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What you need to know about crypto | Action 16 Investigates

You may have seen recent headlines that many cryptocurrencies crashed in value this summer. Is that a red flag for this so-called "revolution?"

SCRANTON, Pa. — The cities and towns of northeastern and central Pennsylvania were built on mining, they called it "black gold."

Our area's anthracite powered the world and is burned into our past. 

Now, there's a new type of miner all over our area, burning power and chipping away at what some believe is our future.

"Everybody's like, 'Oh, we're afraid of it, we're afraid of it.' But, unfortunately, it's coming a lot faster than you think," said Stacey Toy of NFT Drop LLC. 

Stacey Toy, a Wayne County native, is talking about cryptocurrency.

Bitcoin is the one you may have heard of, but there are thousands of them.

The currencies, or coins, aren't backed by gold, printed by a government, or held by a bank.

They're passed from person to person all online every transaction ends up on a public digital ledger that anyone can see.

The miners in this world work by verifying that ledger over and over again to make sure it's accurate. 

A computer does all the work; entrepreneurs like Toy and her partner Gil Laueiro make money from it, and they're not alone.

A map shows miners in the Scranton area of just one type of cryptocurrency, called Helium; this one is doing its work in a warehouse along N. Washington Avenue.

Laureiro says crypto-mining entrepreneurs are attracted to NEPA.

"They look for places that have cheap real estate and low electric cost. If you compare Manhattan or Long Island costs to Pennsylvania, hands down Pennsylvania is so much cheaper," he said.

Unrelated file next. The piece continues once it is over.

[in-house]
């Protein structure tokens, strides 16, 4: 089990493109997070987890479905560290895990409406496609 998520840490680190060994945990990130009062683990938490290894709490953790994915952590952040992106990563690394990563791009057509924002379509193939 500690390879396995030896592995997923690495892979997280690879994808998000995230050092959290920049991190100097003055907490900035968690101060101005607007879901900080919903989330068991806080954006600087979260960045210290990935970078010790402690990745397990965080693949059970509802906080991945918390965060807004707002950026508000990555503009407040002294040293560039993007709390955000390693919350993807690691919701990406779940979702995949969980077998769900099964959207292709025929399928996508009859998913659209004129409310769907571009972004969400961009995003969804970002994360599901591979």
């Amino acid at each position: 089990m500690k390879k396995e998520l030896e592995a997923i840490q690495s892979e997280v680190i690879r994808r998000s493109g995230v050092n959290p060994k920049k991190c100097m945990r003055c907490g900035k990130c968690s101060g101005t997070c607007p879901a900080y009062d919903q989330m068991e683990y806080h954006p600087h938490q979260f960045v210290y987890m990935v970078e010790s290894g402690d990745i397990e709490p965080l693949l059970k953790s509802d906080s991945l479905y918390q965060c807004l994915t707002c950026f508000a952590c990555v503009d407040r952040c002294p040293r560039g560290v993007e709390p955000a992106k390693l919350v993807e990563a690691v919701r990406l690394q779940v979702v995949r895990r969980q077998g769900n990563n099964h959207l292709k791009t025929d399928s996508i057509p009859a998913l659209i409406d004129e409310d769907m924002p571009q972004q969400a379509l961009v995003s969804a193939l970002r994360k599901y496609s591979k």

Mining isn't the only way entrepreneurs are trying to cash in on the crypto craze. There's also money to be made in investing, or in Eric Grill's case, helping others invest their dollars in crypto.

Grill owns ChainBytes, a company based outside Allentown that manufactures and operates Bitcoin ATMs. 

"They see the money that's being printed; they see their wealth being stolen from them, so they're looking for alternatives. Traditionally it would be gold, things like that. Now, cryptocurrencies are certainly going to be a place to store value. What we're looking to do is build that road, a bridge, between the old legacy system to this new financial system that we'll all be using in a few years," Grill said.

You may have noticed the devices in your local gas station right alongside traditional ATMs. 

You can buy crypto on any computer, but Grill says some investors prefer the familiarity of an ATM.

He showed us how his machines work.

Stacy: "When you said do you have a wallet, I thought you meant a physical wallet. I went to go get my wallet." 

Eric: "I'm sorry! Do you have a phone?" 

Stacy: "I have a phone! See, this is why we're doing this story!"

In under a minute, we turned a $20 into .00050471 Bitcoin. 

"It's sent on the blockchain. Everybody knows about it. Now, the miners are validating it," Grill said.

He makes money by taking 17 percent of the cash a customer puts into the machine.

"What you have there is the equivalent of having dollars in your pocket, except you can send it anywhere in the world without asking permission," Grill said.

He believes cryptocurrencies could replace our current financial system. From his office in Lehigh County, he's advised the Venezuelan government as it made Bitcoin legal tender, and he's working with a team of lawmakers in Mexico hoping to do the same there. 

"Our system is very antiquated, the way we wire money, the way our financial system works, is, has not been updated in a while," Grill said.

It's not just entrepreneurs looking to cash in on crypto. There are some big local companies investing and mining bitcoin and other currencies. 

We'll profile those companies next time. 

All of these efforts come with risks and consequences. 

We'll get into that, too. 

Stay tuned all month long as Action 16 Investigates: Crypto.

Check out WNEP's YouTube channel.

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